Agave, also known as century plant, is a perennial succulent grown in the U.S. for its attractive leaves, appealing growth habit and bright, ornamental flowers. The name "century plant" originates from the belief that agave only blooms once every 100 years. This is a myth, and the plant typically flowers after only 8 to 12 years with proper care. The flower forms during summer or occasionally winter in shades of yellow, gold, white or red, depending on the variety. Agave plants thrive in most regions of the United States with only minimal care.
Plant agave during fall in warm regions or during spring in cooler areas. Choose a location that receives bright sunlight for at least six to eight hours a day and consists of well-drained, sandy soil for optimal growth.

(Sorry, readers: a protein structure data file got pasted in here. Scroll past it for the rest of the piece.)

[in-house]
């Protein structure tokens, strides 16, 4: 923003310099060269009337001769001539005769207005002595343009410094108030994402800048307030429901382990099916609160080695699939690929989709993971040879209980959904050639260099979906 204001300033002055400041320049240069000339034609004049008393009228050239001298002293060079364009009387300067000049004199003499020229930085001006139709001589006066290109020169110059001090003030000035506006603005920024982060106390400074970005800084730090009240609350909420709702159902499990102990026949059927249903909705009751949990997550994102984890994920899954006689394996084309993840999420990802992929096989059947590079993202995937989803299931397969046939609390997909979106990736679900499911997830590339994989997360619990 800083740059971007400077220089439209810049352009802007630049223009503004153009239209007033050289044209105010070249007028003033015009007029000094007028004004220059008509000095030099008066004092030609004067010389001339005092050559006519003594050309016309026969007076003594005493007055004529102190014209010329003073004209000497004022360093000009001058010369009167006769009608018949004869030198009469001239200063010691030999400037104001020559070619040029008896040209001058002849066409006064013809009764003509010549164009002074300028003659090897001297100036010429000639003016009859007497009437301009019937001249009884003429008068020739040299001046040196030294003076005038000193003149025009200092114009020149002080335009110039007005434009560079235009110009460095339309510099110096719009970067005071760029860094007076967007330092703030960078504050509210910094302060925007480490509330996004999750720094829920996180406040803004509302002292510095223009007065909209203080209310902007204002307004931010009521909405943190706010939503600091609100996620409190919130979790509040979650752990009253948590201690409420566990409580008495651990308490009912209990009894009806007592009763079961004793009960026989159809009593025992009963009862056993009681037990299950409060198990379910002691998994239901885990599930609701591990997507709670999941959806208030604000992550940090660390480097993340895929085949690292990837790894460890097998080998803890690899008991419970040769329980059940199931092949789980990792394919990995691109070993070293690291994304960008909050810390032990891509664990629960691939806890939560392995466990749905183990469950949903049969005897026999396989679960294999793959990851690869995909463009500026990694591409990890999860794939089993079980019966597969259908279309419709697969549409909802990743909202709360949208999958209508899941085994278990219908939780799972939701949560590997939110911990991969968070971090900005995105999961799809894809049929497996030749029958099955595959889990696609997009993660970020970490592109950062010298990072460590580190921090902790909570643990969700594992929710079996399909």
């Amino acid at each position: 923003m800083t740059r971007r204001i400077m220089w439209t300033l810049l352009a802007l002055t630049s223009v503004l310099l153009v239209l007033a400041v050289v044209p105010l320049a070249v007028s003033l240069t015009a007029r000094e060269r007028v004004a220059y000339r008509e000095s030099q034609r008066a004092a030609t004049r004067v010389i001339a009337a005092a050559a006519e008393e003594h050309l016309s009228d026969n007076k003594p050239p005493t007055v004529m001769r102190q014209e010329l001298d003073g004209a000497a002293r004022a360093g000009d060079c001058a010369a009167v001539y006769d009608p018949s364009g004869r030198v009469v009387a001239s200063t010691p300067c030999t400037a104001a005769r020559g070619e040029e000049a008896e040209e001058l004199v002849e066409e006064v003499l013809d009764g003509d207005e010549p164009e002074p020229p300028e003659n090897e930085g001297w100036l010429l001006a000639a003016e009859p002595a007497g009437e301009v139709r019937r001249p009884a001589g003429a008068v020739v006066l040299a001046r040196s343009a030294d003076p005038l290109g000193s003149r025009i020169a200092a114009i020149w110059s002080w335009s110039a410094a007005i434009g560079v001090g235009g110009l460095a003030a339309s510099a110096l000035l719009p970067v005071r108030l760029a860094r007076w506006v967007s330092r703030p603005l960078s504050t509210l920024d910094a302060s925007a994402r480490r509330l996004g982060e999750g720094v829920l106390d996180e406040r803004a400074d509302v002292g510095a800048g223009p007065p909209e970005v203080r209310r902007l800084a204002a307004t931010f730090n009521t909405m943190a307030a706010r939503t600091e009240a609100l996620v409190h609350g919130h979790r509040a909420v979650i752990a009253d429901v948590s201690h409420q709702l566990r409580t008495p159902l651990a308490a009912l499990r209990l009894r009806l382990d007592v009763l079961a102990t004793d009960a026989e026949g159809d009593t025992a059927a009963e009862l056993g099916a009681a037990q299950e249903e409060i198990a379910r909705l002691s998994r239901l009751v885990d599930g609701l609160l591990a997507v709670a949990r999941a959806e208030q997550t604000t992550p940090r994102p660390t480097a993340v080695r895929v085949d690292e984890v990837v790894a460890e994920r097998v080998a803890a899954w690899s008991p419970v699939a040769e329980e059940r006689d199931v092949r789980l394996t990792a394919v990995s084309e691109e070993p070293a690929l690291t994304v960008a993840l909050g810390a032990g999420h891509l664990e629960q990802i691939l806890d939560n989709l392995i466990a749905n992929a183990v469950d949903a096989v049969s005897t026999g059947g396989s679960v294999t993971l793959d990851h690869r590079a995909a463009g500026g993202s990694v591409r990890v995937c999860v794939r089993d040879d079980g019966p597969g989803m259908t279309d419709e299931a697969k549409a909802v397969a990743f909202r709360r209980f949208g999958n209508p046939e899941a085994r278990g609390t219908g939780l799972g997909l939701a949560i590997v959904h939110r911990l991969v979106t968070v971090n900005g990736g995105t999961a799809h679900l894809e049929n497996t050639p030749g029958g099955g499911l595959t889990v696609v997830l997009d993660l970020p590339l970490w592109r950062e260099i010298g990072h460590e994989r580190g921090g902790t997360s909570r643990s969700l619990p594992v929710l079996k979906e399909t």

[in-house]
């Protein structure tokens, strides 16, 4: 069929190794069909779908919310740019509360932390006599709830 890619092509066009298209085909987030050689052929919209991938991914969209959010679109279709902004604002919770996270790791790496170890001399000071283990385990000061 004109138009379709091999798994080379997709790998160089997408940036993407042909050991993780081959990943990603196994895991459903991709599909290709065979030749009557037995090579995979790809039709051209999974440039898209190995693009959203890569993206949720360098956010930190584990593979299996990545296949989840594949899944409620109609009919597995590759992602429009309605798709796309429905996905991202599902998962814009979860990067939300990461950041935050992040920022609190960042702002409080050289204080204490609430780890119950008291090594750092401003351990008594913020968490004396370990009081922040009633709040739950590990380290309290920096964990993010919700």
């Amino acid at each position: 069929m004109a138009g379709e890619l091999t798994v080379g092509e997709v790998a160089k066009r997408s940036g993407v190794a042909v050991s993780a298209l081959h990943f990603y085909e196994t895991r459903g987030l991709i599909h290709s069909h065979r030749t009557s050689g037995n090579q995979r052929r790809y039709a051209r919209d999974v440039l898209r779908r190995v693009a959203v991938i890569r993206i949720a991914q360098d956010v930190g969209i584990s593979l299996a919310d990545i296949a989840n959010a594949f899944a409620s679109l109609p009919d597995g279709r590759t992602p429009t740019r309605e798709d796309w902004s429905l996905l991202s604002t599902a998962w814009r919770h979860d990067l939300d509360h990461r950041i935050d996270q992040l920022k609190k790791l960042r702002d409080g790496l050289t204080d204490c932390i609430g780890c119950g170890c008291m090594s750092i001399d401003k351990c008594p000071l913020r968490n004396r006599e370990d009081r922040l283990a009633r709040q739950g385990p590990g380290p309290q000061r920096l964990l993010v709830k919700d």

Use a shovel to dig a hole of equal depth and three times as wide as the agave root ball. Insert the roots directly into the hole and gently cover with soil. Water immediately after planting to compact the soil around the roots.
Water agave thoroughly once every seven to 10 days, allowing the soil to dry between applications. Reduce watering frequency to once every two weeks during winter, when the plant is growing less actively and requires less moisture.
Feed once every two months using an all-purpose 10-10-10 NPK fertilizer to provide adequate nutrition. Do not fertilize during winter, when the plant is dormant. Apply according to the manufacturer's instructions for the best results.
Remove faded, discolored, old and damaged agave leaves whenever possible to increase the aesthetic appeal and overall health of the plant. Remove entire leaves to reduce the risk of disease, and never leave a damaged leaf attached to the plant.